A cruise to Nome, Alaska, starts with some cruise-ship jokes: the ship pulls out of the harbor like a car, raising anchor also raises the front of the boat, the ship follows the coast by ... See full summary »

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(as Fred Avery)

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Cast

Uncredited cast:
...
Alaskan Timber Wolf (voice) (uncredited)
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Chicken (voice) (uncredited)
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Eskimo / Dogs (voice) (uncredited)
Robert C. Bruce ...
Narrator (voice) (uncredited)
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Storyline

A cruise to Nome, Alaska, starts with some cruise-ship jokes: the ship pulls out of the harbor like a car, raising anchor also raises the front of the boat, the ship follows the coast by curving around it. On arrival, we see some local scenes: A penguin eats two fish, then is eaten by the third; the dogs of a dog sled stop (behind an iceberg) at a telephone pole; a timber wolf goes around shouting "Timber!" Two Eskimos rub noses: in preparation, the woman applies lipstick to her nose. Finally, an Eskimo nightclub (after all, the nights are six months long) features a rotoscoped ice skater. The ship leaves, and gets caught in the fog near New York; when the fog clears, we see the ship is perched atop the World's Fair Trilon. Written by Jon Reeves <jreeves@imdb.com>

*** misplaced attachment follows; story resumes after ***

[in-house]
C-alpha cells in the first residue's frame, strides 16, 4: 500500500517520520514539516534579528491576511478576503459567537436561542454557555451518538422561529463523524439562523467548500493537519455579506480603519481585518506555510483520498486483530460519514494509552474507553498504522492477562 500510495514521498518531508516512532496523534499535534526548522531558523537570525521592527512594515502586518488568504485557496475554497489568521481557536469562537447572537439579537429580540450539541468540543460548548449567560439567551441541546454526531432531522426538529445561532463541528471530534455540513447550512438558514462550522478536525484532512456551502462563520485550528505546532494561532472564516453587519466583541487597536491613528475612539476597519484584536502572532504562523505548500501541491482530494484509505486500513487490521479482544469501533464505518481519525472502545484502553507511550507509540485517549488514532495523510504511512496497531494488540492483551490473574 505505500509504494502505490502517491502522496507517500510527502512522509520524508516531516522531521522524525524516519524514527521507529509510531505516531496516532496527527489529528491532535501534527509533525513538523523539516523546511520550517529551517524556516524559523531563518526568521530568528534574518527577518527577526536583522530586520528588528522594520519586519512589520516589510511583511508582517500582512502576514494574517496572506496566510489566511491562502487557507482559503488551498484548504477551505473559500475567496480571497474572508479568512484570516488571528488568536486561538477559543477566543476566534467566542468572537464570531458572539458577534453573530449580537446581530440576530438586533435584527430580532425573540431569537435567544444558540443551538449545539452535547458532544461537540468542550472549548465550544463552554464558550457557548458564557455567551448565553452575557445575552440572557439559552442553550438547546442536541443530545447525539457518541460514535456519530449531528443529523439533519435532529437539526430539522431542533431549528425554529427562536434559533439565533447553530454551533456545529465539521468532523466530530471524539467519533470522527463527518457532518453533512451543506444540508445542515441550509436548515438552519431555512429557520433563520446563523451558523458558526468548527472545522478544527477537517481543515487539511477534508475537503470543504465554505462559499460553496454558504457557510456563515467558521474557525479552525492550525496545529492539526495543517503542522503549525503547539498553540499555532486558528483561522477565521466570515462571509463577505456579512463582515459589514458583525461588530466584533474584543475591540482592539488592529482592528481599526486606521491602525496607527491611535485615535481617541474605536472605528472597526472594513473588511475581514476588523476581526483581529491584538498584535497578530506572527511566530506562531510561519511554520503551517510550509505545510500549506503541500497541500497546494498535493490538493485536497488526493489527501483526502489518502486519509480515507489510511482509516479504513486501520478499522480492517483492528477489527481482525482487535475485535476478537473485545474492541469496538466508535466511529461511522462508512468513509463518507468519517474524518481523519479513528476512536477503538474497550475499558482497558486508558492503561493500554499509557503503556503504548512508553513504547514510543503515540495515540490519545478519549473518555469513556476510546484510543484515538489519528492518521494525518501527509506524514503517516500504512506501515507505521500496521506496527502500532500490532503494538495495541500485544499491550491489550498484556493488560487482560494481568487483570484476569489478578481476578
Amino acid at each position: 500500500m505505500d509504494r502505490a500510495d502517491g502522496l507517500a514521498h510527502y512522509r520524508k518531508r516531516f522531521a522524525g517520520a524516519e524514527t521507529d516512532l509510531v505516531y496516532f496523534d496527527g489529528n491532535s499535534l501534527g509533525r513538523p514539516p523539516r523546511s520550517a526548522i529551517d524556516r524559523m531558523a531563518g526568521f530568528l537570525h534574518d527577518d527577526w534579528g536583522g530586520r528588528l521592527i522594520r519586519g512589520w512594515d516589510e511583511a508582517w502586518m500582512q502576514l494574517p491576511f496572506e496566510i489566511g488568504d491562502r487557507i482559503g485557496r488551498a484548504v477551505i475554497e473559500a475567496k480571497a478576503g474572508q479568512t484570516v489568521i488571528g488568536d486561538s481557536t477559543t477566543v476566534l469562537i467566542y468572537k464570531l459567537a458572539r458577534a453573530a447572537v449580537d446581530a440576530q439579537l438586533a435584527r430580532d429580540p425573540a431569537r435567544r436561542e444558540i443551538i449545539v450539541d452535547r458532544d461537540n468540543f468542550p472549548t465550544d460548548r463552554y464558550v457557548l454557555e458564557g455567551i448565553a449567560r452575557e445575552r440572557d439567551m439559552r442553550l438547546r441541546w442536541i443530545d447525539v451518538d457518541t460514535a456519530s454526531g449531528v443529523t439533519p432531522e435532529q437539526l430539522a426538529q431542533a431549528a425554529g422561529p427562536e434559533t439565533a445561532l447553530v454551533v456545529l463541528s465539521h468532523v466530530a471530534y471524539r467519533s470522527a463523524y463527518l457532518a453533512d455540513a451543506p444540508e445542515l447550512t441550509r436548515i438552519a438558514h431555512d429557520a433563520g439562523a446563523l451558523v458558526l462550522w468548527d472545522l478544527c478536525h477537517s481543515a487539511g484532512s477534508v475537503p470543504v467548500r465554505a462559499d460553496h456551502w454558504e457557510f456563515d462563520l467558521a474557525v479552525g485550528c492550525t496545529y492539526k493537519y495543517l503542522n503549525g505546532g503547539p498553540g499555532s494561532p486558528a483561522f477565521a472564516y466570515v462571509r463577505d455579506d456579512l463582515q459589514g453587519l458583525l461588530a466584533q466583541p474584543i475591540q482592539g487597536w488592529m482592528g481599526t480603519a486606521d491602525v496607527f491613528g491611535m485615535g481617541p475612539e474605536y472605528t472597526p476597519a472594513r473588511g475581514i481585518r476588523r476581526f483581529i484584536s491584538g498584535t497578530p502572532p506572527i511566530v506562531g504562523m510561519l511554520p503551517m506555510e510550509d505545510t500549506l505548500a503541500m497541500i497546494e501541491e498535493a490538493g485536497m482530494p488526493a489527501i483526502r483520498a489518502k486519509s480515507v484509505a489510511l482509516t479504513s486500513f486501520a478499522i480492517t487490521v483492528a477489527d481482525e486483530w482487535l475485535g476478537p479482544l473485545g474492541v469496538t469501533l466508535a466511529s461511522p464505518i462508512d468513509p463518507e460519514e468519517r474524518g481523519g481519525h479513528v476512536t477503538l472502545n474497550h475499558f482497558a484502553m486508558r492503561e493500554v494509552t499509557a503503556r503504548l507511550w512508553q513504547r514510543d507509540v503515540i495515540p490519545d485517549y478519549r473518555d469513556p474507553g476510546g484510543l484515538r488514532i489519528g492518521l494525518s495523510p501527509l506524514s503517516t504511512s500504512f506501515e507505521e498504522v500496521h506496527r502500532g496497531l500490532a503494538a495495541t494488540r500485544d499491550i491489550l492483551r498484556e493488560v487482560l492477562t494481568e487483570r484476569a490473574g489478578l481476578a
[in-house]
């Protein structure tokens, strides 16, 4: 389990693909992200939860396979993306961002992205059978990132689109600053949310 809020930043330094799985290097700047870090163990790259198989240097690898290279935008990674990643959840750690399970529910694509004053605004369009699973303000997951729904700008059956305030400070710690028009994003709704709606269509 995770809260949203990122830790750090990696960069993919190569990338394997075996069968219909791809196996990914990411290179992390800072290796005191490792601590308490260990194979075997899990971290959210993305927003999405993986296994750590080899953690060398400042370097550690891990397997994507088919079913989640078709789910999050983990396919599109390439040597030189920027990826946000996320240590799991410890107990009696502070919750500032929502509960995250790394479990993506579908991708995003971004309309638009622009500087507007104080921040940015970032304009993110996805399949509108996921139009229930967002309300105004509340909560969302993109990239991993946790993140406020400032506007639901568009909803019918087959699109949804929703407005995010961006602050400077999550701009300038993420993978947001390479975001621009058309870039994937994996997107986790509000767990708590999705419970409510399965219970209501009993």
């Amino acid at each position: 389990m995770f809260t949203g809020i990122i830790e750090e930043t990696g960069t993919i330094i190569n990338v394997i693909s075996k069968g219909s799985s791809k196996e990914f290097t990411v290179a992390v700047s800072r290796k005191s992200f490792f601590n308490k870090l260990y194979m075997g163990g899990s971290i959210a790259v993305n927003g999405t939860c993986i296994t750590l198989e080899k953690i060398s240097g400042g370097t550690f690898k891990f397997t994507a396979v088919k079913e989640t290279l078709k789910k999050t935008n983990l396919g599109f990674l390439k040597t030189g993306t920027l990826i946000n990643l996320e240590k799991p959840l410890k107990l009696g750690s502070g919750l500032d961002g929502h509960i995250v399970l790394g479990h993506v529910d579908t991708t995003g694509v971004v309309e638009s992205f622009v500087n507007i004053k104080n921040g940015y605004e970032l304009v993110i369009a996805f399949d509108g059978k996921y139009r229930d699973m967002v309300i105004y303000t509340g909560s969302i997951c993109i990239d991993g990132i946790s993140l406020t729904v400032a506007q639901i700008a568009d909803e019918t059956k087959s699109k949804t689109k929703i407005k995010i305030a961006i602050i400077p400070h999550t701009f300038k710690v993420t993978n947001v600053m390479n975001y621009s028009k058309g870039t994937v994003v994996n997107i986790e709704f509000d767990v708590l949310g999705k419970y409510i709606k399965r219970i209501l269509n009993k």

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Release Date:

25 September 1939 (USA)  »

Also Known As:

Au pays du soleil de minuit  »

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Aspect Ratio:

1.37 : 1
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Did You Know?

Connections

Spoofs Norway: Land of the Midnight Sun (1933) See more »

Soundtracks

The Old Folks at Home
(uncredited)
aka "Swanee River"
Music by Stephen Foster
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Frequently Asked Questions

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User Reviews

 
Watch this and compare it to see how Tex Avery evolved....
28 August 2016 | by (Bradenton, Florida) – See all my reviews

For a cartoon from 1939, this one isn't bad and it holds up reasonably well. However, many viewers who love classic cartoons would be shocked to hear that it's from Tex Avery--a man who created some of the most wonderful cartoon shorts of the 1940s and 50 with MGM. However, before this he worked for Warner Brothers/Looney Tunes and his films are much different. Some of this is because Avery hadn't fully developed his bizarro sensibilities with cartoons and part of it was because Looney Tunes simply was afraid to let him make the sort of strange cartoons he wanted to make. As a result, "Land of the Midnight Sun" is amazingly conventional for an Avery outing...and filled with ultra cornball jokes. They aren't all bad and the animation is nice...but when you compare this to such Avery classics as "Swingshift Cinderella" (made just a few years later), it comes up wanting. Worth seeing...and worth skipping. And, by the way, penguins do NOT live in the Arctic! Additionally, the object the ship is resting on is the iconic Trilon of the 1939 New York World's Fair.


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